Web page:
# Asymptotic Behavior of Reaction-Diffusion Pdes in Dopant Diffusion

- Conference: AIChE Annual Meeting
- Year: 2007
- Proceeding: 2007 AIChE Annual Meeting
- Group: Education
- Session:
- Time:
Monday, November 5, 2007 - 8:30am-11:00am

The ability to modify the properties of a semiconductor through the addition of controlled amounts of impurity atoms is an important aspect of silicon device and integrated circuits manufacture. The dominant device used in the semiconductor industry today, the silicon-based metal oxide semiconductor transistor, requires spatially inhomogeneous dopant distributions. The precise shape of the dopant profile of the source, drain, and channel regions play a critical role in determining device performance, especially with scaling to smaller transistors (Packan, 2000). Improved predictive modeling of the mechanisms of dopant diffusion in silicon can be used to control the width and the shape of the diffusion band and therefore improve the fabrication of microelectronic devices (ITRS, 2004).

Atomic diffusion in the silicon crystalline lattice is mediated by intrinsic point defects and can take place through multiple mechanisms. The most important methods include the interstitial mechanism, the vacancy mechanism, the kick-out mechanism, and the Frank-Turnbull mechanism. The relative importance of these mechanisms differs for different dopants. Methods have been developed to determine the predominant mechanism experimentally by observing the effects of ambient conditions on migration frequency *k _{gen}* and migration length λ (Cowern et al, 1991). These parameters have unique responses to changes in the concentration of interstitials and vacancies under different mechanisms.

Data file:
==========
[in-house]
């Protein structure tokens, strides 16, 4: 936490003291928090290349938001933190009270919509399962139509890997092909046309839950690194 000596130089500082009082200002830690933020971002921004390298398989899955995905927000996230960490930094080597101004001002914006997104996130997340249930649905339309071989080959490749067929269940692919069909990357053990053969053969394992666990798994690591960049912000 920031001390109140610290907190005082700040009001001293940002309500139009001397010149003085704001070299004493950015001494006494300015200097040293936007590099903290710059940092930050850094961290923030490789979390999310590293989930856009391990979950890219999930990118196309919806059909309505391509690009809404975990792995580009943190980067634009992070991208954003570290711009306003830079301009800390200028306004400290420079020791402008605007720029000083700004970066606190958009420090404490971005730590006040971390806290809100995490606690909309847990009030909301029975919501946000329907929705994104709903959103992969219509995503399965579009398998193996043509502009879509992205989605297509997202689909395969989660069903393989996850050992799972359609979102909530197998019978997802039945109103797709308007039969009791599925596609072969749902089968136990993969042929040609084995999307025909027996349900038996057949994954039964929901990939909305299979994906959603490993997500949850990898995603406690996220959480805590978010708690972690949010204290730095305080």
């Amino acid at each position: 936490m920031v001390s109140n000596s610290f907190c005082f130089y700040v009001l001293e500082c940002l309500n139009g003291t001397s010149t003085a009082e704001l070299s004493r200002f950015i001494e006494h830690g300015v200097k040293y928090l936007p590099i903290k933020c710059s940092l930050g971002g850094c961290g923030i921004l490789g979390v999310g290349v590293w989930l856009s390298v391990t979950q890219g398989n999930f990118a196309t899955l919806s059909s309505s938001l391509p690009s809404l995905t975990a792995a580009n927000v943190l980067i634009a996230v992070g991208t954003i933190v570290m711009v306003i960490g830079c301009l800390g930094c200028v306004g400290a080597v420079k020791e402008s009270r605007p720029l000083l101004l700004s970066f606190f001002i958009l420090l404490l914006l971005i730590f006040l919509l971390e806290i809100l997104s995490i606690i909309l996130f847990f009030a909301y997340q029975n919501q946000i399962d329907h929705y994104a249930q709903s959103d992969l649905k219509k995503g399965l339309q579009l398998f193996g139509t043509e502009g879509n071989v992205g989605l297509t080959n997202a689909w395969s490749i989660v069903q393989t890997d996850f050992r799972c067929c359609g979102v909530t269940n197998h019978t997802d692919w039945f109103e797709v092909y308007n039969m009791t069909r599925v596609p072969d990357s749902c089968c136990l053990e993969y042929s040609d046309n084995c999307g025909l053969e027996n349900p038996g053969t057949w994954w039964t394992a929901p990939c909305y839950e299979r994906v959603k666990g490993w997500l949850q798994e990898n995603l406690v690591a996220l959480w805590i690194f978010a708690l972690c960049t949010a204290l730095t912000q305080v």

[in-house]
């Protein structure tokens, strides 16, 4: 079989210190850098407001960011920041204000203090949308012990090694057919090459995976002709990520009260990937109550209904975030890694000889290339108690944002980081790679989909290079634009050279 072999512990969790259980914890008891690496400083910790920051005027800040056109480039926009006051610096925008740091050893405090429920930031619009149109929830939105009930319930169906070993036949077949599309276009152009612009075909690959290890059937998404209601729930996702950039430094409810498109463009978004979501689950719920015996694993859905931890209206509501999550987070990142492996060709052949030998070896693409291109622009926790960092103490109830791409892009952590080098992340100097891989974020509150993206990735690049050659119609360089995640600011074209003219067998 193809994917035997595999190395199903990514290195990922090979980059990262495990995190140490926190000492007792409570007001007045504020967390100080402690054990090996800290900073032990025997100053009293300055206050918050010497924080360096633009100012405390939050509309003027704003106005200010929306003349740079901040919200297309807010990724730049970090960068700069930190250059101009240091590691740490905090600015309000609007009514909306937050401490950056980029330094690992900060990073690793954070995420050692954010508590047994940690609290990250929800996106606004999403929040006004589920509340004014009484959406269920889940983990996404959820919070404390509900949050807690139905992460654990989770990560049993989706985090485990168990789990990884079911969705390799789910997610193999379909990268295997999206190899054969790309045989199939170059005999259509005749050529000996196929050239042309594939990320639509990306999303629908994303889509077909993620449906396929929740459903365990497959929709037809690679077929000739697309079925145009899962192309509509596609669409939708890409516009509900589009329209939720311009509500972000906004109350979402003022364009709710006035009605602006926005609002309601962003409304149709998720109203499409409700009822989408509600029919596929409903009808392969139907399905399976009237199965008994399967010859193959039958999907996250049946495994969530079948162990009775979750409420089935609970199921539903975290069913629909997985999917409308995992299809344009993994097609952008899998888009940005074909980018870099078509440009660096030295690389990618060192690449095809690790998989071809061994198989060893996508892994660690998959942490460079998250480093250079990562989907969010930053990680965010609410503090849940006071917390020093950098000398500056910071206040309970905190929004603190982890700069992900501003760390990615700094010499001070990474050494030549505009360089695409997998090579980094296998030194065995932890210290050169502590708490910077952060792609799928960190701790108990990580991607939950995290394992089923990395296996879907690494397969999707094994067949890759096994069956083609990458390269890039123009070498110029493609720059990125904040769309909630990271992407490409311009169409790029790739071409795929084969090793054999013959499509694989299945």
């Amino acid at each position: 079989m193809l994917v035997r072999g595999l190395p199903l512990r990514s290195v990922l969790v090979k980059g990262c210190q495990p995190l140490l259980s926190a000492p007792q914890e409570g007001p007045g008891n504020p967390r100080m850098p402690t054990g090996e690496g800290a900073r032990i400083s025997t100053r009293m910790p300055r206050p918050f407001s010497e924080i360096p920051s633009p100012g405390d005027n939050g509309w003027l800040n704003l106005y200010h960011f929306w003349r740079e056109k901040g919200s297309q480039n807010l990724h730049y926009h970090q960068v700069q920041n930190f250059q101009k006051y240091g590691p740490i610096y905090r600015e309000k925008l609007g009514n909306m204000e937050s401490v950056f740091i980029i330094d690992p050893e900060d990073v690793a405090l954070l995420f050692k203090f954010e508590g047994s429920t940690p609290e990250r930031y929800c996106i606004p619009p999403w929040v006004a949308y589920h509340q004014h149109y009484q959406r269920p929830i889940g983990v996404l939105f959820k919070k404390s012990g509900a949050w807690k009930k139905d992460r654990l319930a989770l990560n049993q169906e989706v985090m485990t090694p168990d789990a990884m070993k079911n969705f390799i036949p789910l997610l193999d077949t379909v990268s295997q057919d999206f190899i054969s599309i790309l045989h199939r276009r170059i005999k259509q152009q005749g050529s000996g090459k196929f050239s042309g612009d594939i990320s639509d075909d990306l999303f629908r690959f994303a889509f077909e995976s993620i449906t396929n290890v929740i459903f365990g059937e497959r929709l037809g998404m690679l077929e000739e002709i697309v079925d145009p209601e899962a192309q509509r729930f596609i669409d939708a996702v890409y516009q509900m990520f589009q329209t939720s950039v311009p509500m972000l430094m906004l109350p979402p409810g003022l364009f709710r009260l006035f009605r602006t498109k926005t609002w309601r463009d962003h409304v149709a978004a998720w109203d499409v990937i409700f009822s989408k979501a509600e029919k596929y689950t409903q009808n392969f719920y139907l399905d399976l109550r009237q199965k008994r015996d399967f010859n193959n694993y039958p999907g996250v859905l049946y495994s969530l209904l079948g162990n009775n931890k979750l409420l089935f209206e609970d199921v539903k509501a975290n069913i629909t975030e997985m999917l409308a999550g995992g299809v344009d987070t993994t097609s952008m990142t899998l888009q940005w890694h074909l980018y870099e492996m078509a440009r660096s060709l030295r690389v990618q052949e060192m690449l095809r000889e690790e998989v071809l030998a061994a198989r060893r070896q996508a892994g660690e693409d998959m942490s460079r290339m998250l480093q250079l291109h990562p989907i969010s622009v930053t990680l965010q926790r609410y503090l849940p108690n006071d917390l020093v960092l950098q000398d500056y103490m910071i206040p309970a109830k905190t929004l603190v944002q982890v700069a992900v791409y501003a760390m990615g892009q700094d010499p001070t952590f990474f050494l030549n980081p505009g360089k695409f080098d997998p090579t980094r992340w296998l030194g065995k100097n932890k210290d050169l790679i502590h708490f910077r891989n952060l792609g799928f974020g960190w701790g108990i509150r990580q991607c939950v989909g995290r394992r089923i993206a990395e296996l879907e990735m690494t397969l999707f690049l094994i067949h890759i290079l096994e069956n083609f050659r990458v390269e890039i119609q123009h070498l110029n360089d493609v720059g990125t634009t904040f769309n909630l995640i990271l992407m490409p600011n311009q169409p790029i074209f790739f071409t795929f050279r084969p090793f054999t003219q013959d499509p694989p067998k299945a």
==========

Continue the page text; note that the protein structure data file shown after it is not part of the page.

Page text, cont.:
In point defect-mediated diffusion, dopant can only diffuse while in its less probable mobile form. Diffusion proceeds by a series of migration events of frequency *k _{gen}* as the dopant switches between its immobile subsitutional form and its fast-diffusing form through interactions with point defects. Because of the continual conversion, such dopant diffusion can have qualitatively different dopant profiles than that of diffusion via a single-jump process. A mathematical description taking into account of the dynamics of intermediate-species creation, motion, and annihilation has been constructed (Cowern et al, 1990). The reaction-diffusion PDEs include two kinetic parameters describing motion and exchange of the intermediate species instead of a single composite diffusion coefficient. It was observed that for sufficiently short times, diffusion profiles decay with ?exponential tails'; while for long-time diffusion, the profiles approach Gaussian or error-function forms for initial dopant profiles that are delta or step functions, respectively.